He had the opportunity to work Marvel and DC Comics in the 70s while creating some well-known characters like Captain America, The New Gods and any other that left their mark in the world. Along with editor-writer Stan Lee, the two made comics known at Timely, now Marvel, by creating some of the most popular characters to hit the shelves. He died February 16, 1994, leaving a legacy we dare not soon forget.
He’s relatable cause his work suggests to look outside the box and venture out into the unknown. To me, that what makes a good impression; wondering what would happen if this was replaced with that to get an unknown result. I guess that’s what I’m aiming for right now in graphic design. So thank you Kirby for filling my mind with wonder and opportunity,
I’ve described in more than one post how to research for a project, but never on how about the difference between basic and applied research, which may cause some confusion between graphic designers.
The reason for this is simple…
“The implied value in graphic design is to train our students to perform ‘real’ projects as opposed to theoretical exercises. We continue to give our students basic problems to encourage them to think on their own. It is the charge of industry to supply the next generation of students (future designers) with the applied research in the field. The commercial designers are better equipped and funded to supply this end of the students’ education.”-Michael Kroeger
Kroeger gives us a basic chart on what the difference is between the two, to see it click on the link below.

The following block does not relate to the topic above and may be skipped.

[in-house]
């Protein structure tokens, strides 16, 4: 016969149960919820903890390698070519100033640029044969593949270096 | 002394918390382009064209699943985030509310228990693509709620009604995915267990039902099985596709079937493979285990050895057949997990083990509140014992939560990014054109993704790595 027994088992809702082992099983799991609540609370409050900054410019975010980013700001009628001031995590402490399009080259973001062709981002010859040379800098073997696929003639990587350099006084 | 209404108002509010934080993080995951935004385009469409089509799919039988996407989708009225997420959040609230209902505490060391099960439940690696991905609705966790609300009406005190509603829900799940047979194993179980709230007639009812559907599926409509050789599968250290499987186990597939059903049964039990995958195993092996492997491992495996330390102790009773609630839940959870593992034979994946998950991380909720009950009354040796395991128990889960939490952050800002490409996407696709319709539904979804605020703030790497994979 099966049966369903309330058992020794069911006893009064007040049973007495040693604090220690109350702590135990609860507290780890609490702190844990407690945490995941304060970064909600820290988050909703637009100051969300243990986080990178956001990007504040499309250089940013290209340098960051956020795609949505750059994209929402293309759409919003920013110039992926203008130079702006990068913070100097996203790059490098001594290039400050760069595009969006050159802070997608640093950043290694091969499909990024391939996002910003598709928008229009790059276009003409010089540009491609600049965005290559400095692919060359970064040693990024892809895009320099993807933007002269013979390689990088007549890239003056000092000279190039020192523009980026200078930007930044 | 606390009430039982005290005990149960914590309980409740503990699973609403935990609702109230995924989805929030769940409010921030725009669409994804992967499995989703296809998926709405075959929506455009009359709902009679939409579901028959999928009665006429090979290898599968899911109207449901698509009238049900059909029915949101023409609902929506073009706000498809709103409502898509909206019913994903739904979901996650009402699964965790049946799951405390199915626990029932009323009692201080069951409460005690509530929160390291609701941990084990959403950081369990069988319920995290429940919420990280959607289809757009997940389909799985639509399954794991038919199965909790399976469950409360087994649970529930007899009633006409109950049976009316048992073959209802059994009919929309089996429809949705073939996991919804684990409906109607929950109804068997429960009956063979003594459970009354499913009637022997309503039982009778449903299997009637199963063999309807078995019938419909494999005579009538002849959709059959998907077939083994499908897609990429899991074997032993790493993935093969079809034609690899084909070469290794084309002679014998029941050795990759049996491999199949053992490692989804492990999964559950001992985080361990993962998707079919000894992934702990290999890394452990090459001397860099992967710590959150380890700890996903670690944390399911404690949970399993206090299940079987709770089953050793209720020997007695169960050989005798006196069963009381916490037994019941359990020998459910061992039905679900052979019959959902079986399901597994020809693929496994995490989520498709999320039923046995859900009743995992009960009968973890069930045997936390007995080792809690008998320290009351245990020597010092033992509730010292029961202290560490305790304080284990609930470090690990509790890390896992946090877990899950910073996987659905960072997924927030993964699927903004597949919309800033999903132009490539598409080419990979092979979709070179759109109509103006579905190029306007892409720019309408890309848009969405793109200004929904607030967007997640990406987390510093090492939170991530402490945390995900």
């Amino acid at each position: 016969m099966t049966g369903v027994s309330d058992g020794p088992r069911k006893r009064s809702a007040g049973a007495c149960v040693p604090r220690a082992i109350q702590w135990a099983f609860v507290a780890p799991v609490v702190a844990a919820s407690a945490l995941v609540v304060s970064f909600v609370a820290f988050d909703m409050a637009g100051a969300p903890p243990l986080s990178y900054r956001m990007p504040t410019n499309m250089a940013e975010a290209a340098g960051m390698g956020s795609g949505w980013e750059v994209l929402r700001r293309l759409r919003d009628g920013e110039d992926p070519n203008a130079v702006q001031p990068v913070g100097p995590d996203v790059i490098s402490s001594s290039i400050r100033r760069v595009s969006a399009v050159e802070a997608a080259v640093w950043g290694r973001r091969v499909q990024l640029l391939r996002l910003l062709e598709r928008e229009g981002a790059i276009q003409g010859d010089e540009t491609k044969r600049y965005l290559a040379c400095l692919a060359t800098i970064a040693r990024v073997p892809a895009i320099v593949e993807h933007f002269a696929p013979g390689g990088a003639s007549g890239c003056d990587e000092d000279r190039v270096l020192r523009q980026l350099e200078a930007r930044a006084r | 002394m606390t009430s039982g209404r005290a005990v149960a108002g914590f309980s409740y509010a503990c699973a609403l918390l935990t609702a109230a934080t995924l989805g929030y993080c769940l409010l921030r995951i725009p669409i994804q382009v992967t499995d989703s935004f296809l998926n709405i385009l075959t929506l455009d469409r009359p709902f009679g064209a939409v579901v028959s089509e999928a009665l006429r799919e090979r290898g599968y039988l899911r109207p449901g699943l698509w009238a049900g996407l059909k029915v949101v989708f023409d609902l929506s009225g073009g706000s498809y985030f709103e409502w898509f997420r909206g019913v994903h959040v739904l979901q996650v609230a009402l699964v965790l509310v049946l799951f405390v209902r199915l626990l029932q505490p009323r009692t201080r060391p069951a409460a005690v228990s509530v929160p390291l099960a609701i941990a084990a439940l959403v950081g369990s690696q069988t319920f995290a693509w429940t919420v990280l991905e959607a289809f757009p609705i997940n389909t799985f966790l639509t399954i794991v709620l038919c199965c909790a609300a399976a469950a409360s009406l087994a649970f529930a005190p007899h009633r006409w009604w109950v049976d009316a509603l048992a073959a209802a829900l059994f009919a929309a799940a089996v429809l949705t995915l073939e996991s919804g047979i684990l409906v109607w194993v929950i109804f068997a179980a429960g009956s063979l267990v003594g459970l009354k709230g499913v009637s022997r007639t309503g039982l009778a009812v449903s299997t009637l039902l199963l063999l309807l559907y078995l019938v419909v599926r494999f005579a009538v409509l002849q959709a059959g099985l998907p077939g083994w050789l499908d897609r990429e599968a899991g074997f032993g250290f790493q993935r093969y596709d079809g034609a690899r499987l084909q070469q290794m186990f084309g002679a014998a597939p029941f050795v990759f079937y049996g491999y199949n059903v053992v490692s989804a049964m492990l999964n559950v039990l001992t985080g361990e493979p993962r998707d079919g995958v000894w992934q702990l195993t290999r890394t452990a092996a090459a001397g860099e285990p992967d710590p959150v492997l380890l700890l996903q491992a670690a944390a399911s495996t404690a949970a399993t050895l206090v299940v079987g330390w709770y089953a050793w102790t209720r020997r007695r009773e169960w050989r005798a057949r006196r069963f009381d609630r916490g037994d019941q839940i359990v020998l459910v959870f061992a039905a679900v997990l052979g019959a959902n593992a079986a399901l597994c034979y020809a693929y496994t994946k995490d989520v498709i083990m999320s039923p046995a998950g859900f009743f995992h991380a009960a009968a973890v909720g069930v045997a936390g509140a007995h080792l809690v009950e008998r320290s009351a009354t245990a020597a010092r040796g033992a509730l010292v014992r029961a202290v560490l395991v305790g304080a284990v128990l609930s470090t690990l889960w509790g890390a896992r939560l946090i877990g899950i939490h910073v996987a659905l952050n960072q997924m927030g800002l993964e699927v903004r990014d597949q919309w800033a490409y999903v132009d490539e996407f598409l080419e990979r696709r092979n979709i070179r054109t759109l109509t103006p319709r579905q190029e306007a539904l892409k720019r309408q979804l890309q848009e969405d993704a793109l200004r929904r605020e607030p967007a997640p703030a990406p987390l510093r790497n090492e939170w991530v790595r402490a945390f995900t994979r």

Basic vs Applied Research and more
Now that I’ve talked about how to make a portfolio, logo design and the research that goes into it, I’ve never got the chance to explain the process of graphic design itself.
“Our process starts the same regardless of what sort of project we are working on. Then, depending on what the project is, print design, web design or logo design, the process tends to take a different direction for each. This post outlines the important stages before we even hit the computer and describes our research and development process which involves outlining target markets and dealing with objectives and messages.”
When starting a career in graphic design or any performing/creative art, it’s imperative to have a history of your own work with you for preferences I.e a portfolio. This alone makes or breaks whether an employer has the chance to hire you and shows them how you demonstrate the principles of art and organization skills. Most of all, it show the employer how established you are in performing/creative arts.
How to Build a Portfolio (video)
Every graphic designer has to complete once or twice a research project for a certain group. They consist of high amounts of concentration and dedication. But what actually goes into a research project? The University of South Dakota has explicitly minimized the entire process to five questions you should ask when or before doing the project.
To learn more, click here ———> South Dakota